While such alternates are available. Microsoft is working hard to ensure they cease to be.

  • by ClintJCL (264898) <clintjcl+slashdot@gmai l . c om> on Wednesday January 18, 2012 @09:50PM (#38744202) Homepage Journal
    It's actually more like: If McDonald's somehow had magical powers which kept me from putting ketchup (my preferred condiment for chicken) onto their sandwiches, even if it's my own ketchup, I own the sandwich, and were trying to do this at home -- I'd be all for preventing them from preventing that. It's not the same as forcing them to sell ketchup (or anything anybody demands) on every burger, which is how I'd characterize my perception of how you'd characterize the situation.
  • by WorBlux (1751716) on Wednesday January 18, 2012 @10:34PM (#38744490)

    hell you got choices coming out your asses, so WTF are you bitching for? Vote with your wallet okay? But just because YOU don't like doesn't mean you get to tell ME or anyone else what device we should buy or what features it should have. If I was gonna buy one of these things, which I'm not BTW, I wanna try one of those $70 Android Indian pads the net has been buzzing about, but if I did and was actually gonna use this for real work I'd WANT it locked down, because if its one thing we've seen its that these things are giant targets for the malware guys!

    First it's a matter of culture, which does and can effect every one of us. A culture where corporation control what you can or can't do with a computer is a culture detrimental to everyone. Second who has the keys? Locking your stuff up as long as you have a key is not problematic at all. What is is when the key is controlled solely by someone who is willing to sacrifice your interests and goals for the sake of their own.

  • by jimmydigital (267697) on Wednesday January 18, 2012 @10:52PM (#38744600) Homepage Journal

    I'm sure they don't realize what they are doing... but they will in time. They (unlike apple) don't sell the hardware their software runs on. Therefore.. it's not under their control how many devices are in the market that can run an OS that is so locked down. At first there may be many... but those choices will taper off as sales of linux based devices will always be less expensive. That and people don't like windows on non desktop platforms and I seriously doubt they have done enough right with the next iteration of Windows to change that perception. So in the end.. this will resemble yet another failed Microsoft mobile platform and less like the next desktop OS for the future. In the mean time.. they will continue to shed 3rd party developers as this slow motion train wreck unfolds.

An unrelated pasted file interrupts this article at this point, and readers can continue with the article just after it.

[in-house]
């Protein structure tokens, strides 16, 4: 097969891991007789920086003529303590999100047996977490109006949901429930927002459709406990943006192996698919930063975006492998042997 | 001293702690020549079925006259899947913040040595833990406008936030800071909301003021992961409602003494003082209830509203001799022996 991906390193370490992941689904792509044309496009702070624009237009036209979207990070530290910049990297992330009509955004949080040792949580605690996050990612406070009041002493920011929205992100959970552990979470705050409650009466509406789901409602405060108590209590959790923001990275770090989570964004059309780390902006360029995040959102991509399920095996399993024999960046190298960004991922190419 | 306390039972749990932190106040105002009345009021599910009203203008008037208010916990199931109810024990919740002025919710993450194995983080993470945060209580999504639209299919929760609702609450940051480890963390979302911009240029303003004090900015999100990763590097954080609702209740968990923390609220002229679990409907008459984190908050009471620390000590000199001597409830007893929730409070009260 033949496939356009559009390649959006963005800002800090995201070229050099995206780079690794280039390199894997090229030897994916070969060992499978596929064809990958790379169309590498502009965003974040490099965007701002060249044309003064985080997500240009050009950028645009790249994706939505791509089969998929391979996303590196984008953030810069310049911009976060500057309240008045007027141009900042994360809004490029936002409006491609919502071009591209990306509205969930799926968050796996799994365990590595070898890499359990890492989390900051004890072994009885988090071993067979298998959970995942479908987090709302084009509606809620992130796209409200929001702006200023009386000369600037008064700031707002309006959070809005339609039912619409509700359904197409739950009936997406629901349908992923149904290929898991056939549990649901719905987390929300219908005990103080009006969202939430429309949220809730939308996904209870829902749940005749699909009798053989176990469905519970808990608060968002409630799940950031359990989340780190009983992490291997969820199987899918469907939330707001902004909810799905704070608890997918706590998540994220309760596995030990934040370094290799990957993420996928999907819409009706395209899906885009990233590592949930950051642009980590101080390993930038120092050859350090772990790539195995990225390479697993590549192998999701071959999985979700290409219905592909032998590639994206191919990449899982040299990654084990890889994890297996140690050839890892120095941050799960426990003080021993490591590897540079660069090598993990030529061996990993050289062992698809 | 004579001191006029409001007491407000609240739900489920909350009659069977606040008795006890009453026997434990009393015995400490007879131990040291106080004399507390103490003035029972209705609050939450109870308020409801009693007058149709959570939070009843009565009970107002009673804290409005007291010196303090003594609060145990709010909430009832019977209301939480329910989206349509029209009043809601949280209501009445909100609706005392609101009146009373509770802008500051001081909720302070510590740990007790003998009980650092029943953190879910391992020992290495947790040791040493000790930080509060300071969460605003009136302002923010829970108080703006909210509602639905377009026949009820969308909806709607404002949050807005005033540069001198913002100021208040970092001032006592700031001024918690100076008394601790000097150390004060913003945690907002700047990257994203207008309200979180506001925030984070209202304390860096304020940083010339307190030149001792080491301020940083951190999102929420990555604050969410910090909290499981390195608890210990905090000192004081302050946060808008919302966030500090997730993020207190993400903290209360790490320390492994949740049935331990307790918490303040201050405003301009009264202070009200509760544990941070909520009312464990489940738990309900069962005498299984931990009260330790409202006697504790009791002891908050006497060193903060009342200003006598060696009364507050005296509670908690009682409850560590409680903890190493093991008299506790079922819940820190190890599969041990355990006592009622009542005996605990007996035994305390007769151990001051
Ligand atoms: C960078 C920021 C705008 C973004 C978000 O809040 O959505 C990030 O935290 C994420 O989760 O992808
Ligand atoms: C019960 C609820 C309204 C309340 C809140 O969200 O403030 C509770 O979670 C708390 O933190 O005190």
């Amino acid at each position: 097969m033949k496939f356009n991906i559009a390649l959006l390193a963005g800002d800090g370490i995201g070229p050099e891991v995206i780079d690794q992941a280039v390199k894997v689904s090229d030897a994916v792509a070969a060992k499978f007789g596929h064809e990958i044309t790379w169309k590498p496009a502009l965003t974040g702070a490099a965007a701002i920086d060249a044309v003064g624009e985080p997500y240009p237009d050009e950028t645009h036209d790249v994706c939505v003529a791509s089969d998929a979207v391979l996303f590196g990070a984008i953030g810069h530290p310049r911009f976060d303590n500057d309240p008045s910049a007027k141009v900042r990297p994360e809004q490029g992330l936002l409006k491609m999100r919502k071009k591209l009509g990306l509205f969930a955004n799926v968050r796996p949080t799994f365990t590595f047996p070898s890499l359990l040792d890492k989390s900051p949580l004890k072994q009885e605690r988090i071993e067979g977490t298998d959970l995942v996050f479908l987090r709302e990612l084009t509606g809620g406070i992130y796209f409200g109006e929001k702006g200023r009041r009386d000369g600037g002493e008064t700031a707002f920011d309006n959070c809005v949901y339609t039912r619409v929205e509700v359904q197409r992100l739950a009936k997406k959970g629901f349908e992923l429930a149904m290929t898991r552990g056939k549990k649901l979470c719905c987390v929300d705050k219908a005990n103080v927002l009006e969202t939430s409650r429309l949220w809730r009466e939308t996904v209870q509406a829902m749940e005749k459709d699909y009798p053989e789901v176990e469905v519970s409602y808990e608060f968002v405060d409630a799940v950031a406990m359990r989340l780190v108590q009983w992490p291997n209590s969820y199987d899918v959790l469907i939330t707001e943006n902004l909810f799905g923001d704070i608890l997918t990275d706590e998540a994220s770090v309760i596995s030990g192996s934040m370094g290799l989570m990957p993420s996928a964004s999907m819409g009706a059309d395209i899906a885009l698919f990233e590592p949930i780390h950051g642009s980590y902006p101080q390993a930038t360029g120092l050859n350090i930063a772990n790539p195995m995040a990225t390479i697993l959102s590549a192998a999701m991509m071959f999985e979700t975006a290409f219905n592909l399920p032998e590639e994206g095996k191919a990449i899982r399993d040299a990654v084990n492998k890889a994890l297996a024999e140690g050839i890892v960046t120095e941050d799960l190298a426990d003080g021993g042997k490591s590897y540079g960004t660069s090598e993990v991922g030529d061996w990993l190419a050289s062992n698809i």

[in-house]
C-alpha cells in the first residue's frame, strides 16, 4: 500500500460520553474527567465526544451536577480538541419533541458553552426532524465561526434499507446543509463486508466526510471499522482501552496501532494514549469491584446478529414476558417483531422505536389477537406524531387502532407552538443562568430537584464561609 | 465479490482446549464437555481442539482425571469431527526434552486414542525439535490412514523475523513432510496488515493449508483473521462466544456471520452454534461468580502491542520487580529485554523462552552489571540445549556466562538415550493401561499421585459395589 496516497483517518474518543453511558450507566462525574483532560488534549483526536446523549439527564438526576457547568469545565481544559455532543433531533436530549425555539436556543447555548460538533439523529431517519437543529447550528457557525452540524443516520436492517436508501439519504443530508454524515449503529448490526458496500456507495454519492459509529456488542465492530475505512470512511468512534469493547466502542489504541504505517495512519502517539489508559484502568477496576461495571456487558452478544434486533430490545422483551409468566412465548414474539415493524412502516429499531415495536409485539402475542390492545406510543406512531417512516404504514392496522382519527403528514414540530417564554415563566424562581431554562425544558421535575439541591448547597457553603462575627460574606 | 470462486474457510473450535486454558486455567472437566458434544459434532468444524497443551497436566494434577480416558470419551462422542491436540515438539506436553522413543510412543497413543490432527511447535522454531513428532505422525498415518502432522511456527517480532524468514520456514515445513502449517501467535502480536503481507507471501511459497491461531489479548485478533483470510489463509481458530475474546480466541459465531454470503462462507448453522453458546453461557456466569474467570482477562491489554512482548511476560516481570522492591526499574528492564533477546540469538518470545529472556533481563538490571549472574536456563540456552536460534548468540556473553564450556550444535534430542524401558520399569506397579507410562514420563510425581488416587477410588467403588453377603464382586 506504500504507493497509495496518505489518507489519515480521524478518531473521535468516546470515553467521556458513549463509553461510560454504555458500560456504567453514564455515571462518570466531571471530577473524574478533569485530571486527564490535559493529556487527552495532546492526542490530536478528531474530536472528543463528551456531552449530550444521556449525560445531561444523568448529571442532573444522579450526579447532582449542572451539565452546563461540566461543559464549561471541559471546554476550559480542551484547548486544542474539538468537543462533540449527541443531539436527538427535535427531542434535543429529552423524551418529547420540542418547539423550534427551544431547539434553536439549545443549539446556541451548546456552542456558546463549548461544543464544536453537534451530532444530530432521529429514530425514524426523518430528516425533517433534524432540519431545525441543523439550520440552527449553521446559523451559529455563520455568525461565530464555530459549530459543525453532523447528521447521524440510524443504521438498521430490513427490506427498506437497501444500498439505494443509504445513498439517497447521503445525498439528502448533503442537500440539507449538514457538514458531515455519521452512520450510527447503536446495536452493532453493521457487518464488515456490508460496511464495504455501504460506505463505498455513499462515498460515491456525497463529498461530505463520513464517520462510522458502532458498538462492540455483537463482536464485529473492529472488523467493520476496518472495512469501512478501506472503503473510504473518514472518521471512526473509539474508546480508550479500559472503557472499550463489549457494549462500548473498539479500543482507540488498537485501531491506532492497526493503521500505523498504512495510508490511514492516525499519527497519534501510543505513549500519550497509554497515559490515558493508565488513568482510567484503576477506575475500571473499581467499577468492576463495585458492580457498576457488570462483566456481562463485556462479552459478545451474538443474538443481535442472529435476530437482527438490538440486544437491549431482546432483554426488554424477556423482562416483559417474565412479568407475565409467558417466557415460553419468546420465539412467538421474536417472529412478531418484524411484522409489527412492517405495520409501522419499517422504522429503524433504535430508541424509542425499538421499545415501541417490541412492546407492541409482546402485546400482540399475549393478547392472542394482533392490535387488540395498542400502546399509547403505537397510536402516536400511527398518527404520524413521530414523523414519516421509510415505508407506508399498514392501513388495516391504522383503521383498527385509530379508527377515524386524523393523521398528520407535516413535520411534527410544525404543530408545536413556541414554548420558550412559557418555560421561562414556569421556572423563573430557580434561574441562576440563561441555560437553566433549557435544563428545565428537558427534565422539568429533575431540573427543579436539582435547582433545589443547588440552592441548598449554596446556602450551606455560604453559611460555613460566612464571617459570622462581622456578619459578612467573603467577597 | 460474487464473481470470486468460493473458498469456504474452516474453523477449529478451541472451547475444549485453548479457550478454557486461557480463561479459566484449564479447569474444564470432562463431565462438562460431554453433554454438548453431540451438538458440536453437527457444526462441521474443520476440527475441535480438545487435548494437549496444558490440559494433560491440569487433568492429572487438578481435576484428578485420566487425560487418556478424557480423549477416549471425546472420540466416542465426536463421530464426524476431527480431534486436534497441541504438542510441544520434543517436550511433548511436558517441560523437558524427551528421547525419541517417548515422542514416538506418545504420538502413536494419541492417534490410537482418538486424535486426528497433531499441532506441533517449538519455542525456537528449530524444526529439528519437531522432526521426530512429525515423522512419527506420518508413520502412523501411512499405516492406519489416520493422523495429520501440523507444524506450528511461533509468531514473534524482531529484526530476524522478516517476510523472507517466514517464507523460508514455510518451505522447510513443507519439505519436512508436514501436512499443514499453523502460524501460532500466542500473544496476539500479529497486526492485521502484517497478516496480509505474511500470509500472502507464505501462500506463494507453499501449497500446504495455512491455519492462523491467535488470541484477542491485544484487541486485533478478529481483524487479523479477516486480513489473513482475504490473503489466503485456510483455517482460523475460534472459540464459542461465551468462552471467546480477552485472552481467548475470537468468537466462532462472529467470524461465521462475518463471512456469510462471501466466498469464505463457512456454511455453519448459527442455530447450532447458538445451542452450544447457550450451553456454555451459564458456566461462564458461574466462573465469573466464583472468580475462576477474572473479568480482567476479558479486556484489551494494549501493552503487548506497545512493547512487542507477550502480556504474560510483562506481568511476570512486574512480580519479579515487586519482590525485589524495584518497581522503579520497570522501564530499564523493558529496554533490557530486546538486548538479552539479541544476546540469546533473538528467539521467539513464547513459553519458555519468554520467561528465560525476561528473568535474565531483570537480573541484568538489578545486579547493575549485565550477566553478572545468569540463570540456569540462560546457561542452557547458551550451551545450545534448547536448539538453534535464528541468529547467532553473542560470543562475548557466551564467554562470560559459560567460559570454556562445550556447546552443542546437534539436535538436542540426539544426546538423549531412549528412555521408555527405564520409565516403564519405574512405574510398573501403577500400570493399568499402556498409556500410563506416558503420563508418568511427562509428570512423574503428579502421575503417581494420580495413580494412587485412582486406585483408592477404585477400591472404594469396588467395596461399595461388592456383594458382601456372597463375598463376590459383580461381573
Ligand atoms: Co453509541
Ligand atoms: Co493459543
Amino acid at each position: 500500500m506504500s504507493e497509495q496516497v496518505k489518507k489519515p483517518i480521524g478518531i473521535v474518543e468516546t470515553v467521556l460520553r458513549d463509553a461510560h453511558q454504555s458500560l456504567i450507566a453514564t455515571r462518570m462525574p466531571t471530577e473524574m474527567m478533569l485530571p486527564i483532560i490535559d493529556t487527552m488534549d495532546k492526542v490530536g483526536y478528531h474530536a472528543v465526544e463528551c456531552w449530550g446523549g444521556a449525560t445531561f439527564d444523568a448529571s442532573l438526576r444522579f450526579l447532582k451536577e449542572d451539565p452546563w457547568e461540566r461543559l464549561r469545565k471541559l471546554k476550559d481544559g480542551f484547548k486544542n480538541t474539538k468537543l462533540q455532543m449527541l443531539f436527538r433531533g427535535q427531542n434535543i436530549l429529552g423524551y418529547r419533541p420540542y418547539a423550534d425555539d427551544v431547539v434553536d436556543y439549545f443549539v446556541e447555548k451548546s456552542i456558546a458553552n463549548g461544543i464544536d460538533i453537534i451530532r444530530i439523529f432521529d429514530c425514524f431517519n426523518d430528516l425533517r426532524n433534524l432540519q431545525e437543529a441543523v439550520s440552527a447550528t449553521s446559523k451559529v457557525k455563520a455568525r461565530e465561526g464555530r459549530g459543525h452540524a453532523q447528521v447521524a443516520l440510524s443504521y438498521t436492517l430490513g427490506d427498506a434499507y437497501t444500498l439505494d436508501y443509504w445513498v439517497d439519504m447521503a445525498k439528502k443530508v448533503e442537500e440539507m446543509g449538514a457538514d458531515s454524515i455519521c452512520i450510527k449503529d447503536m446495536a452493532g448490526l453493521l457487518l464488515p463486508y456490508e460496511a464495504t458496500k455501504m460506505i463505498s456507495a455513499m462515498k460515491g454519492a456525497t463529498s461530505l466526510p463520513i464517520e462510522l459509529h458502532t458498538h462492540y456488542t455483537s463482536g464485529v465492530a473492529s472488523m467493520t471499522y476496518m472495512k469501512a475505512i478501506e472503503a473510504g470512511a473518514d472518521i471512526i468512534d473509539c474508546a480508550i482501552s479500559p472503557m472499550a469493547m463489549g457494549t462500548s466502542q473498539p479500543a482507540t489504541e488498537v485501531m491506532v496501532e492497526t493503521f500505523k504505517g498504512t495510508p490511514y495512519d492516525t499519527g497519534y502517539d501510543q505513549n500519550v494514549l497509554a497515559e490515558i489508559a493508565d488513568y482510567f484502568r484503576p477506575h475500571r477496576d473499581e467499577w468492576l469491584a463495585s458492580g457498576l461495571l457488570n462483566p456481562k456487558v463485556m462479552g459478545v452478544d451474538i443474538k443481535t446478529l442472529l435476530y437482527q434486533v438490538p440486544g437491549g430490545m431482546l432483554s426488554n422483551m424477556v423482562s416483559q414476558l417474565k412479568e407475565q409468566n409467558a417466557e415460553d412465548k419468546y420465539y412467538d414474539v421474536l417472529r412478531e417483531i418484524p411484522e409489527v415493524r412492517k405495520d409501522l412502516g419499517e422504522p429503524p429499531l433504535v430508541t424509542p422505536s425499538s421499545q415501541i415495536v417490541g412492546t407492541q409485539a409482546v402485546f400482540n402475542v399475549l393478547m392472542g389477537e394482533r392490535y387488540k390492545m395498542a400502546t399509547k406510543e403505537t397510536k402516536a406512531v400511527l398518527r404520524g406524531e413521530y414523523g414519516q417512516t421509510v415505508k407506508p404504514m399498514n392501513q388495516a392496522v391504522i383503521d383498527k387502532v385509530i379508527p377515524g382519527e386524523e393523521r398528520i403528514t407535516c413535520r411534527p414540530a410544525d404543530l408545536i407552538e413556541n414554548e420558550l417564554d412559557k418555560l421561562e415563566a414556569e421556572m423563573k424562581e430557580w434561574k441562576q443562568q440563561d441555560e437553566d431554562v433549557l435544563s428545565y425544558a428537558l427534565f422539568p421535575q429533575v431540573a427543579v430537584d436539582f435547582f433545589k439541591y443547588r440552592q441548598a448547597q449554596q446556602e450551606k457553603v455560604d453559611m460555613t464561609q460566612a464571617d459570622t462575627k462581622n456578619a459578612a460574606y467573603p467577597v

• Re:"Freedom" (Score:2, Insightful)

    by jedidiah (1196) on Wednesday January 18, 2012 @11:03PM (#38744664) Homepage

    Except this isn't hardware markers. This is an abusive monopoly that likes to bully around hardware makers. They have been told to stop repeatedly by multiple national governments and even have managed to be officially labeled as a monopoly by a court of law.

    Hardware makers are just as much the victim here as anyone else. Always have been.

Fools ignore complexity. Pragmatists suffer it. Some can avoid it. Geniuses remove it. -- Perlis's Programming Proverb #58, SIGPLAN Notices, Sept. 1982